Charts and Graphs from Label Networks%uFFFD European Fashion Profile Report

European fashion trends have had a tremendous influence in the changes to fashion and the industry among American youth culture in the last 3 years. Most notably is the proliferation of H&M’s, the fast-fashion retailer from Sweden that has redefined stylish fashion at inexpensive costs, with stores now popping up in key cities across the United States.

As a quick recap, fast-fashion, also called “disposable” fashion goes hand-in-hand with the speed of change in today’s youth culture marketplace based on increased access to technology, social networks, cell phones, and new media which allow for trends to spread extremely quickly. Coupled with the demand for DIY, or do it yourself, personal style, disposable or fast-fashion has become an increasingly important aspect of shopping today. When we say disposable, we mean buying items that are stylish, but inexpensive to the point that they’re almost throw-away because you’re going to go back and replenish your wardrobe with new pieces and most importantly, inexpensive accessories.

You can see the emergence of fast-fashion trends from our Pan-European Report with the predominance of top retailers as seen from preferences in shopping among 15-25-year-olds across the UK, France, Italy, Spain, and Germany.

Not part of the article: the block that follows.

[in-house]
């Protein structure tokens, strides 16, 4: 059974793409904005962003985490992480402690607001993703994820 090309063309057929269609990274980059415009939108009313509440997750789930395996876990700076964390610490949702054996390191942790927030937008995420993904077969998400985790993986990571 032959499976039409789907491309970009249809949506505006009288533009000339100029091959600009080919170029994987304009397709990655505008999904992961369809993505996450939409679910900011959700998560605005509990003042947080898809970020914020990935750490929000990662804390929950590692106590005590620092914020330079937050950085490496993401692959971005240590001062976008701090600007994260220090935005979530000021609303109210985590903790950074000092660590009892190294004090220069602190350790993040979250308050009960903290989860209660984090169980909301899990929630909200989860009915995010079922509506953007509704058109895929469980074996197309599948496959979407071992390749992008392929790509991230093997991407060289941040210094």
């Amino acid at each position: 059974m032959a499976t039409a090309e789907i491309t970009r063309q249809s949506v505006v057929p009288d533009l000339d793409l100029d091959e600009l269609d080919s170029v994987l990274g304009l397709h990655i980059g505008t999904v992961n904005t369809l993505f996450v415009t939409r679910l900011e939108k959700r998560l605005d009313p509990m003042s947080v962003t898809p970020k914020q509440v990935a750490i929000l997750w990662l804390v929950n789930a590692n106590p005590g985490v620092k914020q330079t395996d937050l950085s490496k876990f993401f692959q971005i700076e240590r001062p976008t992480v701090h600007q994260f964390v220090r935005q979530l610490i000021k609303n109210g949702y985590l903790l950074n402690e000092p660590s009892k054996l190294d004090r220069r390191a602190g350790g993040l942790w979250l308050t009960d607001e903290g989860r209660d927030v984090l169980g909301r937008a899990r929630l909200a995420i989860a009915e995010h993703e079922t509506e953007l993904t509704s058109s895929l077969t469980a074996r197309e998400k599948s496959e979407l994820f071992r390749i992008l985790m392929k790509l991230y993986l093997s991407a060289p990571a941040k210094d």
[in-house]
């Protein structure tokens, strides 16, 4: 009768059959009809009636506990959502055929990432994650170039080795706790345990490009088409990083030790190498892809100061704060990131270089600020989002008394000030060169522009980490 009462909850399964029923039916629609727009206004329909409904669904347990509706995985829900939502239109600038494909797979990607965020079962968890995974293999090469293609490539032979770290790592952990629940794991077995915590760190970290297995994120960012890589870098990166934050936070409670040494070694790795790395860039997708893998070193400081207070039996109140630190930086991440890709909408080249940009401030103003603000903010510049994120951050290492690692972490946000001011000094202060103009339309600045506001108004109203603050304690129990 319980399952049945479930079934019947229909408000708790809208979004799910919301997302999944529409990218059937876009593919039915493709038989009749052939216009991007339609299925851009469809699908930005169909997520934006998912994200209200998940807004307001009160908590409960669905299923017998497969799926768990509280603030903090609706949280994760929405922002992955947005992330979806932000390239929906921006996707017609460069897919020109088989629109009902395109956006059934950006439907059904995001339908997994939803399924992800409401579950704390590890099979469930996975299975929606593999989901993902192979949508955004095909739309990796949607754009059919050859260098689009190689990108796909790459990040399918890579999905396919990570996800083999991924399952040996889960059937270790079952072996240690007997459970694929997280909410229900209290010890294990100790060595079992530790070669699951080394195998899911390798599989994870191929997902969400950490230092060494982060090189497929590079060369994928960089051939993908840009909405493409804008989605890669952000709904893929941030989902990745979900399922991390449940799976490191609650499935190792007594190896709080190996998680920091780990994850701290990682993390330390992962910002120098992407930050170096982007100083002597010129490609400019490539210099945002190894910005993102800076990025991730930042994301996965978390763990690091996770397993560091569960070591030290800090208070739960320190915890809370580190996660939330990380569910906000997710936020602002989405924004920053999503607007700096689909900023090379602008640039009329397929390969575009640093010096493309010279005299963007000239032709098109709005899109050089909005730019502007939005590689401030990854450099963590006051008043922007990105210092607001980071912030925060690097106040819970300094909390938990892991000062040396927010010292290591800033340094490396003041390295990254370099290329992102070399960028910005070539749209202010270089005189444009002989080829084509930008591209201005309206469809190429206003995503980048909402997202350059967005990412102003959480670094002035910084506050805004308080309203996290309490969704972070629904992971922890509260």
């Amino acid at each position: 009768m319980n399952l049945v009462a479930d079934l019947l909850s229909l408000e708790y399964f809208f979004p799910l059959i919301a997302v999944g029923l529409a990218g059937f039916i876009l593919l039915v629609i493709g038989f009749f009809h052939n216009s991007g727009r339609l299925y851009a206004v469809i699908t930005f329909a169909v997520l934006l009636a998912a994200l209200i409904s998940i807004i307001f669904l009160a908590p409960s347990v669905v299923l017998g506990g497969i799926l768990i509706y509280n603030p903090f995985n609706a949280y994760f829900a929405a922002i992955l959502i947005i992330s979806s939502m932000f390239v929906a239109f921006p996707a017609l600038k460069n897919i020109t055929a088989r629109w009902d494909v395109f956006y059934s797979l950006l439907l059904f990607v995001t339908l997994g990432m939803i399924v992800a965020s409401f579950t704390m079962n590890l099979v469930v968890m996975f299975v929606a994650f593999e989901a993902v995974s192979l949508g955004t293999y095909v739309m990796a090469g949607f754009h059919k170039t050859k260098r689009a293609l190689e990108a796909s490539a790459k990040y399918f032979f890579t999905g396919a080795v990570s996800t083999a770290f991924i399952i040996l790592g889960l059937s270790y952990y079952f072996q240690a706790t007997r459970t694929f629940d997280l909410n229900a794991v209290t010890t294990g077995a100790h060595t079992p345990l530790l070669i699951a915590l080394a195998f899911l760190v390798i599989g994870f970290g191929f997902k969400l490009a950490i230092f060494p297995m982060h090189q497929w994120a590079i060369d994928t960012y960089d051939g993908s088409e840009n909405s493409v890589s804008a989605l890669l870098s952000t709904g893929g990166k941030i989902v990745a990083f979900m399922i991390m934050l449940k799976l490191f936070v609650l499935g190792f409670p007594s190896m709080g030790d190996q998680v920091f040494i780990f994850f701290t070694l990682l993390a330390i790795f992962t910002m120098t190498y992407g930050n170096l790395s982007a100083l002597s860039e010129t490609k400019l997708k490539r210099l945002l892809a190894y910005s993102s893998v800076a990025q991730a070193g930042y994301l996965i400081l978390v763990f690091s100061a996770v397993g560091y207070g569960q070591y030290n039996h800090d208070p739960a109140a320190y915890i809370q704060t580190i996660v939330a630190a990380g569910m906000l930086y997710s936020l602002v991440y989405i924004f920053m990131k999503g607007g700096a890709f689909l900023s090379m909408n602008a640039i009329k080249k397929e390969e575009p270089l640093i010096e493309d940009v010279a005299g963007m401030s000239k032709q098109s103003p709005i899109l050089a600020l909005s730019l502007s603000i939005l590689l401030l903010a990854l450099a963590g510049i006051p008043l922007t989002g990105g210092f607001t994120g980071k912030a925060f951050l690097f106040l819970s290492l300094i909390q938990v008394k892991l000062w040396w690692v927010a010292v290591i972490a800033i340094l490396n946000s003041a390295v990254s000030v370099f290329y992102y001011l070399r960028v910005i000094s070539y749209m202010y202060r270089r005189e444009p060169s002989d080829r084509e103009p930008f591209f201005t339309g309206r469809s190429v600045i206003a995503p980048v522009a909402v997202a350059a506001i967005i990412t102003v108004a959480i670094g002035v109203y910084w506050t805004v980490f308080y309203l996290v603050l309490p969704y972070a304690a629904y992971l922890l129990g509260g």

As illustrated in the report and listed here, H&M is clearly the #1 preferred location to shop in among 15-25-year-olds at 16.5%. This drops to Zara at 7.5% (which some consider a fast-fashion retailer), followed by Topshop at 3.7% (but which of course ranks higher in our UK Study given that this is where the store is based originally).

However what is also interesting is looking at favorite store preferences in North America and how H&M, while still not #1, has tripled in the course of the last 4 years, especially as more stores move into key cities such as New York, Los Angeles, San Francisco, and other places. Fast-fashion is also indicated by the increase in preferences for shopping at Forever 21, which has a fast-fashion like quality in that it provides fashion, usually no-name items for inexpensive prices. This is followed by the increase (and increase in credibility) of Target. And finally, we predict that fast-fashion retailer Uniqlo from Japan will continue its course to increase as a preferred store among youth culture, much as H&M has done, as more stores move into the USA. The no-branded items in Uniqlo are basic, classic, functional, and come with a cache of cool (partly because people know its Japanese) at inexpensive prices.

Other European Influences in American Youth Culture Fashion
However while the fast-fashion movement is taking over fashion in youth culture by storm, the backlash or flipside to this is how people are also seeking out special pieces of coveted glamour such as spending more on a special pair of denim to pair with an inexpensive top from H&M. Or spending more on footwear, especially sneakers to match a combination of items purchased at Target and H&M or now Topshop (which just opened in New York).

Fast-fashion retailers are also taking cues from the importance of masstige or making designer pieces for the masses with limited-edition designs from top designs made available at fast-fashion stores, Such masstige collaborations have included Target and Proenza Schouler, Izaac Mizrahi for Target, Karl Lagerfeld for H&M, and now Rei Kawakubo from Comme des Garcons for H&M, and the list goes on.